A question for our readers: based on the price performance of the asset class shown below, would this have been a good investment to make in the year 2000?
A Good Investment Opportunity?
The chart above shows the price performance of the NASDAQ Composite Index, the US-listed index of technology stocks. With the emergence of the internet in the 1990s, investors correctly identified that this new technology would transform the world. This translated in a rush to put money into this new sector, which resulted in the NASDAQ rising in value by more than +500% between 1995 and 2000.
A Good Investment Opportunity? (Part 2)
The chart above continues the same price series of the NASDAQ shown previously, moving it forward to show what happened in the subsequent years. Between 2000 and 2001, the NASDAQ declined by 85%!
Every speculative bubble in history has used its past price performance as reason to invest, without any other justification. The ‘fear of missing out’ drives this, with new money entering the asset in anticipation that past price rises will be repeated. But this process, increasingly detached from reality, cannot last forever.
So, are we in a bubble now? The answer is: it depends on what you are invested in. Some assets today look very much like speculative bubbles, with previous price rises being used to justify new investments today. These should be avoided by investors and treated as purely speculative.
Our first NASDAQ price chart (1994-2000) looks very similar to the price performance of Bitcoin to-date. Bitcoin is not a capital asset or a store of value, it is a vehicle for speculation. Speculative assets can go up in price and to those speculators who have made money on Bitcoin, kudos. But investors must not confuse this with investing. This is speculation and has far more in common with making a bet on a horse-race than investing in a successful future business.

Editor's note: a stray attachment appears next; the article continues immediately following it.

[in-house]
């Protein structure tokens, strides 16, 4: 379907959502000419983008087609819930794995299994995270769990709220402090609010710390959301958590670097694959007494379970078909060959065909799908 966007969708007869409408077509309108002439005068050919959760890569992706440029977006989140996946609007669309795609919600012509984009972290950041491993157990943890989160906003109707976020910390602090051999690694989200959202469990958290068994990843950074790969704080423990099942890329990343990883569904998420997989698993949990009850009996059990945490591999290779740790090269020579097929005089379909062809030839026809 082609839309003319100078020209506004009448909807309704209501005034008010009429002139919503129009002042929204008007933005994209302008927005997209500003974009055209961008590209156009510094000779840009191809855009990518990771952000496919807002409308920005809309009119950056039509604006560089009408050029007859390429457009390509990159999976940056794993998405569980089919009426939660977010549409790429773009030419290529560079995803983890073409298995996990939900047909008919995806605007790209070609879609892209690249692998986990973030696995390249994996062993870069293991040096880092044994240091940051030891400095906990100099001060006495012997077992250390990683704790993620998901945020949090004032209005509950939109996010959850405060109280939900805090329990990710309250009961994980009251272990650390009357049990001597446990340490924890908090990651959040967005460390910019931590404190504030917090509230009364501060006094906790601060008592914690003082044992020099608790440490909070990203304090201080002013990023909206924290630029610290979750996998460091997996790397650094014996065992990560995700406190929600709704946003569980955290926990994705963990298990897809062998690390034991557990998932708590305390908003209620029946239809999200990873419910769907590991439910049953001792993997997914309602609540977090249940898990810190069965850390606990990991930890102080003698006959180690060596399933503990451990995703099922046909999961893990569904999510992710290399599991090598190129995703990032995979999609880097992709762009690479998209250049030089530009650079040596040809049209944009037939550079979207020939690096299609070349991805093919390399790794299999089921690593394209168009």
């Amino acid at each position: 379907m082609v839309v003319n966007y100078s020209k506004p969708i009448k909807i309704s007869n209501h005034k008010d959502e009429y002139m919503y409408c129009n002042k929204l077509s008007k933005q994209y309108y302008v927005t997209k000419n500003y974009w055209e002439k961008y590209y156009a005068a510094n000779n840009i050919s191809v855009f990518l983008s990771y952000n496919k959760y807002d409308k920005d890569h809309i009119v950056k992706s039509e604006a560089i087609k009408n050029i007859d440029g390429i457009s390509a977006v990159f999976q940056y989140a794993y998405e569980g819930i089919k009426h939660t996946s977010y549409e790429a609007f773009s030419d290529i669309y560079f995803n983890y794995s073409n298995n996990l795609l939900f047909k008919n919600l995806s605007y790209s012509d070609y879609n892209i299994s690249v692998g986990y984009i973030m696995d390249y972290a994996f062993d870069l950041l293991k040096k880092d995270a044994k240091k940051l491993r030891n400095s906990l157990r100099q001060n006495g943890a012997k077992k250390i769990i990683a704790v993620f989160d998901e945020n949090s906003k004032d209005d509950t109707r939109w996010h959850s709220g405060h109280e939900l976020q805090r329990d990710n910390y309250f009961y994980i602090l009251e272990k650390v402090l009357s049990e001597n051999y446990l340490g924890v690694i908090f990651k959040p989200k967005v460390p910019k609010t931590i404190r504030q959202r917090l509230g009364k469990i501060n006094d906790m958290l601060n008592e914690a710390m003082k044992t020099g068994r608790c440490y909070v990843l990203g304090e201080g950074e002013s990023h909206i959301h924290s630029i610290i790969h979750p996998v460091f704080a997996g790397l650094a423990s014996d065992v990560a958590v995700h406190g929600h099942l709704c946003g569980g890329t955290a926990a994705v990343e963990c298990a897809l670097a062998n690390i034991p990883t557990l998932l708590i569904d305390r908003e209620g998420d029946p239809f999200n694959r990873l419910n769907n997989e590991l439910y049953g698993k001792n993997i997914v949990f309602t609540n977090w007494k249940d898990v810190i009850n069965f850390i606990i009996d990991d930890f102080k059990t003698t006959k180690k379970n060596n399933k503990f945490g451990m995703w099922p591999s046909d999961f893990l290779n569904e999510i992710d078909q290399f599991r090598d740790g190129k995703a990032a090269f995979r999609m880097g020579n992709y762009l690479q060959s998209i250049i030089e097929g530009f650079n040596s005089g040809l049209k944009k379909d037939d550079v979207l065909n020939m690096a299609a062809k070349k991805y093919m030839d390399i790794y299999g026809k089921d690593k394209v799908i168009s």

The hype around electric vehicles and Tesla means Tesla’s stock price has gone stratospheric, again looking very similar to the first NASDAQ price chart shown earlier. Current Tesla valuations are virtually impossible to justify. At Dominion, as investors we have avoided Tesla because we never believed the valuation was justified. But we have not avoided the electric vehicle space, which is still a very exciting investment trend.
What differentiates our strategy is our ‘GARP’ approach. GARP = Growth-at-a-Reasonable-Price. This means that we hunt for high growth businesses to invest in, but we only invest if the valuation is appealing too. By marrying growth with attractive valuation, we minimize the risk of a sell-off in expensive stocks (like Tesla) due to overvaluation. In fact, a major sell-off in hype stocks and assets like Bitcoin would be a good thing for our investment funds, because we don’t own those very expensive hype stocks. If and when they eventually fall to earth, this will pull down indexes (S&P 500, NASDAQ, etc.) because they are large constituents in those indexes. If indexes fall that means index tracker funds (ETFs) fall too. Meanwhile our funds and others like them will be avoiding this problem and outperforming the indexes because, as active investors, we have the advantage of being able to select which stocks we buy and, just as importantly, select which assets to avoid.
In the electric vehicle space, our GARP strategy led us to invest in BYD, the leading Chinese EV manufacturer, a company that outsells Tesla, has better technology and a stock with a much more attractive (and realistic) valuation. We’ve generated more than +200% return on our investment in BYD. This may lag Tesla’s performance but we’ve achieved this return without speculating on the share price. The risk inherent in investing in Tesla means that the stock could fall 90% just as quickly as it has risen. As long-term investors we think time will eventually prove us right to focus on business fundamentals rather than chasing the hype. This approach to investing has worked since the beginning of stock investing and we are confident that will not change.